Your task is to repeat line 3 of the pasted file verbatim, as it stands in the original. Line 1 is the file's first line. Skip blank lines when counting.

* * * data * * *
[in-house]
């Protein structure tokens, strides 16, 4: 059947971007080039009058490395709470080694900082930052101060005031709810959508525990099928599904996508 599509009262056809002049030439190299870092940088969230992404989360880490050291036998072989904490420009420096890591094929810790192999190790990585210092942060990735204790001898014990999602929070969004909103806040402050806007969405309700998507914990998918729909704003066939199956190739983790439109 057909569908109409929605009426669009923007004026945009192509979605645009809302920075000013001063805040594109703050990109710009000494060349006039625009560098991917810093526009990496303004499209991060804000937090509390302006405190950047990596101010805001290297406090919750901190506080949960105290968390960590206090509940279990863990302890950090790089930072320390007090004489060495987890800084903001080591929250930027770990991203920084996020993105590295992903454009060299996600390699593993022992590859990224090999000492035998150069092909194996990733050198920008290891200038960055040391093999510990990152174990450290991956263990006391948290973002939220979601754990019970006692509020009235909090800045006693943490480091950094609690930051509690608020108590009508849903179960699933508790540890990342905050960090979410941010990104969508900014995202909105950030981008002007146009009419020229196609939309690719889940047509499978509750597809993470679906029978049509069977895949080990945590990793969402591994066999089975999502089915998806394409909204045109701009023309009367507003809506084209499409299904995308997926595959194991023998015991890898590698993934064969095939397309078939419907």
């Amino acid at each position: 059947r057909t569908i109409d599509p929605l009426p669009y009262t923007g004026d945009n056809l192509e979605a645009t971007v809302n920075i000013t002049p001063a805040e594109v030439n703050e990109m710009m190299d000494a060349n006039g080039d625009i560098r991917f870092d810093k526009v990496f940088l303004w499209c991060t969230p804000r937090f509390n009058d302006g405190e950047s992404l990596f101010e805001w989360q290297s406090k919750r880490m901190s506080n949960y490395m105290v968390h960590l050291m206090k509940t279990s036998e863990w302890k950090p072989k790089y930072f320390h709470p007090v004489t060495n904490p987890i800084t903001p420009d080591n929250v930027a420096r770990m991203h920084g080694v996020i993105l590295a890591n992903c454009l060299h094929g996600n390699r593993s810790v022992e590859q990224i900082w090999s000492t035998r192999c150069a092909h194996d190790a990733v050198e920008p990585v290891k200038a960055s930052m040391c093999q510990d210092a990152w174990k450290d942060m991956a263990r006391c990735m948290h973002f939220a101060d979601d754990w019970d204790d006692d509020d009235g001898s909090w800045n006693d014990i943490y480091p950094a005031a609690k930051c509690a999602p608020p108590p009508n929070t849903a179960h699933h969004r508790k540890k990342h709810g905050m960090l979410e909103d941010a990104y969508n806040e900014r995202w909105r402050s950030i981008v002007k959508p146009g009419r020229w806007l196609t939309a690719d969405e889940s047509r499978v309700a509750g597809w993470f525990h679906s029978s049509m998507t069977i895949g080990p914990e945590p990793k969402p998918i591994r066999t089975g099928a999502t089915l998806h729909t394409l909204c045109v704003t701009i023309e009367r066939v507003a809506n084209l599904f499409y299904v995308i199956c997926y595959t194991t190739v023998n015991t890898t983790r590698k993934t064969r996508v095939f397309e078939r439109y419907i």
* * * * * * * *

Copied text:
């Amino acid at each position: 059947r057909t569908i109409d599509p929605l009426p669009y009262t923007g004026d945009n056809l192509e979605a645009t971007v809302n920075i000013t002049p001063a805040e594109v030439n703050e990109m710009m190299d000494a060349n006039g080039d625009i560098r991917f870092d810093k526009v990496f940088l303004w499209c991060t969230p804000r937090f509390n009058d302006g405190e950047s992404l990596f101010e805001w989360q290297s406090k919750r880490m901190s506080n949960y490395m105290v968390h960590l050291m206090k509940t279990s036998e863990w302890k950090p072989k790089y930072f320390h709470p007090v004489t060495n904490p987890i800084t903001p420009d080591n929250v930027a420096r770990m991203h920084g080694v996020i993105l590295a890591n992903c454009l060299h094929g996600n390699r593993s810790v022992e590859q990224i900082w090999s000492t035998r192999c150069a092909h194996d190790a990733v050198e920008p990585v290891k200038a960055s930052m040391c093999q510990d210092a990152w174990k450290d942060m991956a263990r006391c990735m948290h973002f939220a101060d979601d754990w019970d204790d006692d509020d009235g001898s909090w800045n006693d014990i943490y480091p950094a005031a609690k930051c509690a999602p608020p108590p009508n929070t849903a179960h699933h969004r508790k540890k990342h709810g905050m960090l979410e909103d941010a990104y969508n806040e900014r995202w909105r402050s950030i981008v002007k959508p146009g009419r020229w806007l196609t939309a690719d969405e889940s047509r499978v309700a509750g597809w993470f525990h679906s029978s049509m998507t069977i895949g080990p914990e945590p990793k969402p998918i591994r066999t089975g099928a999502t089915l998806h729909t394409l909204c045109v704003t701009i023309e009367r066939v507003a809506n084209l599904f499409y299904v995308i199956c997926y595959t194991t190739v023998n015991t890898t983790r590698k993934t064969r996508v095939f397309e078939r439109y419907i």